Gateway to the Classics: Historic Poems and Ballads by Rupert S. Holland
 
Historic Poems and Ballads by  Rupert S. Holland

High Tide at Gettysburg

T HE battle of Gettysburg, fought during the three days of July first, second, and third, 1863, marked the turning-point in the American Civil War. The Confederate armies were making headway northward, and the Union troops, veteran though they were, had been outmanœuvered time and again during the spring of that year. In spite of General Hooker's efforts, the Confederates under General Robert E. Lee crossed into Pennsylvania, and it looked as if that state would shortly be at the mercy of the invading army. There was panic at the North. President Lincoln called out 100,000 militia, and the Union General Hooker started to try to catch and check Lee. On June 27th, however, Hooker was relieved of the command at his own request, and General George G. Meade was appointed in command of the army.

The two great armies, largely ignorant of each other's plans, drew near each other during the end of June. Longstreet and Hill, of the Confederate army, had turned eastward, and Meade, having brought the Army of the Potomac across Maryland, was headed towards the enemy at right angles. Lee decided to collect his forces at the Pennsylvania town of Gettysburg, and there his advance guard happened to come into contact with the Union troops on the morning of July first.

Gettysburg lies in a hilly country, a valley dotted with farms, protected by two ridges, Seminary Ridge on the west, and Cemetery Ridge on the southeast. This latter range begins in a cliff called Culp's Hill, and at its southern end towers a high rock known as Round Top. General Reynolds of the Union army was the first corps commander to reach Gettysburg, and as soon as he discovered that the bulk of the Confederate army was at hand he decided to join battle with them and so gain time for General Meade to mass his main army and prepare to check the enemy. In the first day's encounter the Confederates won the advantage, General Reynolds was killed, and the Union lines were swept back to the line of Cemetery Ridge.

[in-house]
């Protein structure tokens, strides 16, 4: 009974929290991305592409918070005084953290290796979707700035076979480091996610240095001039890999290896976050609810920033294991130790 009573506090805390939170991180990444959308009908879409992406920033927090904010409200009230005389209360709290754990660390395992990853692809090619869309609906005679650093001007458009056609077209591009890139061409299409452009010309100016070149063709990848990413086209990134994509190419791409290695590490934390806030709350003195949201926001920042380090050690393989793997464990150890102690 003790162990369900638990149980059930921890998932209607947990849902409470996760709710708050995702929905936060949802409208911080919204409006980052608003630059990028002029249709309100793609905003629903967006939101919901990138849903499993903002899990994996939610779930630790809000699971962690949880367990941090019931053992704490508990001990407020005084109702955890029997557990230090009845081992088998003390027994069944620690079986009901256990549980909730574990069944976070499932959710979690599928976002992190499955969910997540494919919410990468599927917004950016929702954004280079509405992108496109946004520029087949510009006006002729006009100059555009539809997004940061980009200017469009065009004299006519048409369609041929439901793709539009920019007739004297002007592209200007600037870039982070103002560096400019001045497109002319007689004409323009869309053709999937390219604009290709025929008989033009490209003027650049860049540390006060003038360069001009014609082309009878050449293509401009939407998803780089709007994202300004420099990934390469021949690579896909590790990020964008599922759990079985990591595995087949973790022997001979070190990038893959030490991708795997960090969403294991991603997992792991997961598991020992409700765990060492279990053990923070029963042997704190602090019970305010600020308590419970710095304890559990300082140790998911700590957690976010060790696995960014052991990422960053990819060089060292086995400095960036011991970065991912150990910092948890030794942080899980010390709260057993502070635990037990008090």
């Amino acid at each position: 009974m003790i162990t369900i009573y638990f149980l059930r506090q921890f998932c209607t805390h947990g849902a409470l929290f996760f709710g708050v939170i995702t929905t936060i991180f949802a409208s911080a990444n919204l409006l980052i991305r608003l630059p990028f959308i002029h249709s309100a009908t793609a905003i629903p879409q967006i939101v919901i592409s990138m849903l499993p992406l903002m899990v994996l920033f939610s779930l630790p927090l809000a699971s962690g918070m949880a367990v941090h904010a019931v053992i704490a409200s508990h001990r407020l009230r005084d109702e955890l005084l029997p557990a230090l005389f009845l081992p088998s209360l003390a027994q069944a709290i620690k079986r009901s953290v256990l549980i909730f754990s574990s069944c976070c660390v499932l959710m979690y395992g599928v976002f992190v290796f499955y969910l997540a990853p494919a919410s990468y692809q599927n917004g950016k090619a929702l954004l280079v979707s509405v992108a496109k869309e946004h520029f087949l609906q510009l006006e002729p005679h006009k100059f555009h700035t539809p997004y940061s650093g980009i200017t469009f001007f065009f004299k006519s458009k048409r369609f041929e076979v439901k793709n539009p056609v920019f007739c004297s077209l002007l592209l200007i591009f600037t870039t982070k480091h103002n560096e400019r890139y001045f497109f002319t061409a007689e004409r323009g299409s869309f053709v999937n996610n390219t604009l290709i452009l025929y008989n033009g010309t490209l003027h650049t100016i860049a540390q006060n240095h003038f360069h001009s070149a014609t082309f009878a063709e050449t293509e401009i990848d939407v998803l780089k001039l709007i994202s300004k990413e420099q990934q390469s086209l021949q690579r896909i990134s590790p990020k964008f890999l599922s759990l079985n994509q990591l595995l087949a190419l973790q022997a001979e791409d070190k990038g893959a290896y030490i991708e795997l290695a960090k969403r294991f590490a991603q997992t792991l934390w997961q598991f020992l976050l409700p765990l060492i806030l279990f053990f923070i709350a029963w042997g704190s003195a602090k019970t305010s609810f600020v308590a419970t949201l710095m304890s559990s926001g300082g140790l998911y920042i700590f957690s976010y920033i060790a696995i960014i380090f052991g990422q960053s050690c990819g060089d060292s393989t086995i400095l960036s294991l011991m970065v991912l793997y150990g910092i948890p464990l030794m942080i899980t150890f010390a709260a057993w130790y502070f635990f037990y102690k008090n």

General Lee reached Gettysburg that evening, and General Meade hurriedly brought up the scattered corps of his great army. Lee decided to attack where they were, although he had not chosen the field, and in the afternoon of July second the battle was renewed and in spite of the intense heat both armies fought with undiminished fury. The Confederates won several slight advantages, but on the whole the second day's battle was inconclusive, and the Union forces still held their lines in unbroken order.

Lee determined to renew his attack on the third day, and Meade planned to stay and receive it. Both armies spent the morning in preparation. In the afternoon Lee ordered the advance, and the Confederates charged across the valley in a line three miles long. General George Pickett, with his Virginians, supported by the men of Pettigrew, Wilcox, and Trimble, led the van, and bore the brunt of the great charge. Five thousand men under Pickett dashed against the entrenched Union lines, and though they had to face a withering fire, charged up to the very front of their enemy, and grappled with them. For a moment they gained a foothold, then the Union soldiers, massing at this crucial point, flung them back, and the charge was ended. More than two thousand men had been killed or wounded in thirty minutes. Pickett gave the order to retreat, and as his men fell back the Union soldiers sprang forward, and pursued a short distance, taking many prisoners and battle ensigns.